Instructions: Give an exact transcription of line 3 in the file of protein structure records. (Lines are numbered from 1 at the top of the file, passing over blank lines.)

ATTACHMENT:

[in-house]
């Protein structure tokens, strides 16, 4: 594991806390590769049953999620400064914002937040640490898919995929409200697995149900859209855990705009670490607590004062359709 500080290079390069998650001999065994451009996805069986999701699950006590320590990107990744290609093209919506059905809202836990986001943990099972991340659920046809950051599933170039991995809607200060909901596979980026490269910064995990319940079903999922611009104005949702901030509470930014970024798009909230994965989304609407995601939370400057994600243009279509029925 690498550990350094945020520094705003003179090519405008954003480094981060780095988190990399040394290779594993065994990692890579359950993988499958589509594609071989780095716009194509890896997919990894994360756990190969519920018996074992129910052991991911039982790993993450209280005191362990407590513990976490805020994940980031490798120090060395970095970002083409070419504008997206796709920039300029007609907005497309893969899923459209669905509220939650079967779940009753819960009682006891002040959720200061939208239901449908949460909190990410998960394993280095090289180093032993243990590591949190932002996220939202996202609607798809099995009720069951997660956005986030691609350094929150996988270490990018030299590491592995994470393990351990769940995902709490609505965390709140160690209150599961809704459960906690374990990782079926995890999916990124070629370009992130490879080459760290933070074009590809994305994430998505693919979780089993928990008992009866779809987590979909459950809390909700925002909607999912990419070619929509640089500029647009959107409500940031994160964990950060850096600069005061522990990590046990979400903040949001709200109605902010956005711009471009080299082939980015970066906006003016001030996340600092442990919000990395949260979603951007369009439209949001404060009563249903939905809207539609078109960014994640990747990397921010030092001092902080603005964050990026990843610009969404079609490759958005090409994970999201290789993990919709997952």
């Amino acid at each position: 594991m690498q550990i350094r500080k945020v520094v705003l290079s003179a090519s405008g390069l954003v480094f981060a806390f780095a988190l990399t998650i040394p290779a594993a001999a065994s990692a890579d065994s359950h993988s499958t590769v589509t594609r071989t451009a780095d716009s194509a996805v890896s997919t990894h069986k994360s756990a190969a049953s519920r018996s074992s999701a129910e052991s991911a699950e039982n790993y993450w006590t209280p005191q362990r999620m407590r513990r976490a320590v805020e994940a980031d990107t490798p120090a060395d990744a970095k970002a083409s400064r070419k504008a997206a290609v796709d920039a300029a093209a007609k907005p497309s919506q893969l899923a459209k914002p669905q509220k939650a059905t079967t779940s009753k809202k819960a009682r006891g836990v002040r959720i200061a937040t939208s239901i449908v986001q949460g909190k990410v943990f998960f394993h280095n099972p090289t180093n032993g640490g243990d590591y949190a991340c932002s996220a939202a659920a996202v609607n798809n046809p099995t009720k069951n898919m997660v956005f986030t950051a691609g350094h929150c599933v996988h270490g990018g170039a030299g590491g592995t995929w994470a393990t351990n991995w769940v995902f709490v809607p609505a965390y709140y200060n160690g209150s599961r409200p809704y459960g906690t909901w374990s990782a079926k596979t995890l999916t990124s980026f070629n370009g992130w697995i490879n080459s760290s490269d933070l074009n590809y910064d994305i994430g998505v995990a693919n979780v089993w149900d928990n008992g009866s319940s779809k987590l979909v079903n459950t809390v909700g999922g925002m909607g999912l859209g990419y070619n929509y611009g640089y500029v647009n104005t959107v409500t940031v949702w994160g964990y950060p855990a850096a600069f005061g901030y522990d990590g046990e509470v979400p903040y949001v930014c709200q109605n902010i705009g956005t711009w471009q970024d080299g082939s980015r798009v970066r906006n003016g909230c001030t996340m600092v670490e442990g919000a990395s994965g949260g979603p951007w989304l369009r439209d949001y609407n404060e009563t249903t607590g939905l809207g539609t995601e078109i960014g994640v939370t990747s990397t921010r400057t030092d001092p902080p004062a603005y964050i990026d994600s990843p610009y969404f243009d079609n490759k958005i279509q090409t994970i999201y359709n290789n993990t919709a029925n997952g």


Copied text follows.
């Amino acid at each position: 594991m690498q550990i350094r500080k945020v520094v705003l290079s003179a090519s405008g390069l954003v480094f981060a806390f780095a988190l990399t998650i040394p290779a594993a001999a065994s990692a890579d065994s359950h993988s499958t590769v589509t594609r071989t451009a780095d716009s194509a996805v890896s997919t990894h069986k994360s756990a190969a049953s519920r018996s074992s999701a129910e052991s991911a699950e039982n790993y993450w006590t209280p005191q362990r999620m407590r513990r976490a320590v805020e994940a980031d990107t490798p120090a060395d990744a970095k970002a083409s400064r070419k504008a997206a290609v796709d920039a300029a093209a007609k907005p497309s919506q893969l899923a459209k914002p669905q509220k939650a059905t079967t779940s009753k809202k819960a009682r006891g836990v002040r959720i200061a937040t939208s239901i449908v986001q949460g909190k990410v943990f998960f394993h280095n099972p090289t180093n032993g640490g243990d590591y949190a991340c932002s996220a939202a659920a996202v609607n798809n046809p099995t009720k069951n898919m997660v956005f986030t950051a691609g350094h929150c599933v996988h270490g990018g170039a030299g590491g592995t995929w994470a393990t351990n991995w769940v995902f709490v809607p609505a965390y709140y200060n160690g209150s599961r409200p809704y459960g906690t909901w374990s990782a079926k596979t995890l999916t990124s980026f070629n370009g992130w697995i490879n080459s760290s490269d933070l074009n590809y910064d994305i994430g998505v995990a693919n979780v089993w149900d928990n008992g009866s319940s779809k987590l979909v079903n459950t809390v909700g999922g925002m909607g999912l859209g990419y070619n929509y611009g640089y500029v647009n104005t959107v409500t940031v949702w994160g964990y950060p855990a850096a600069f005061g901030y522990d990590g046990e509470v979400p903040y949001v930014c709200q109605n902010i705009g956005t711009w471009q970024d080299g082939s980015r798009v970066r906006n003016g909230c001030t996340m600092v670490e442990g919000a990395s994965g949260g979603p951007w989304l369009r439209d949001y609407n404060e009563t249903t607590g939905l809207g539609t995601e078109i960014g994640v939370t990747s990397t921010r400057t030092d001092p902080p004062a603005y964050i990026d994600s990843p610009y969404f243009d079609n490759k958005i279509q090409t994970i999201y359709n290789n993990t919709a029925n997952g």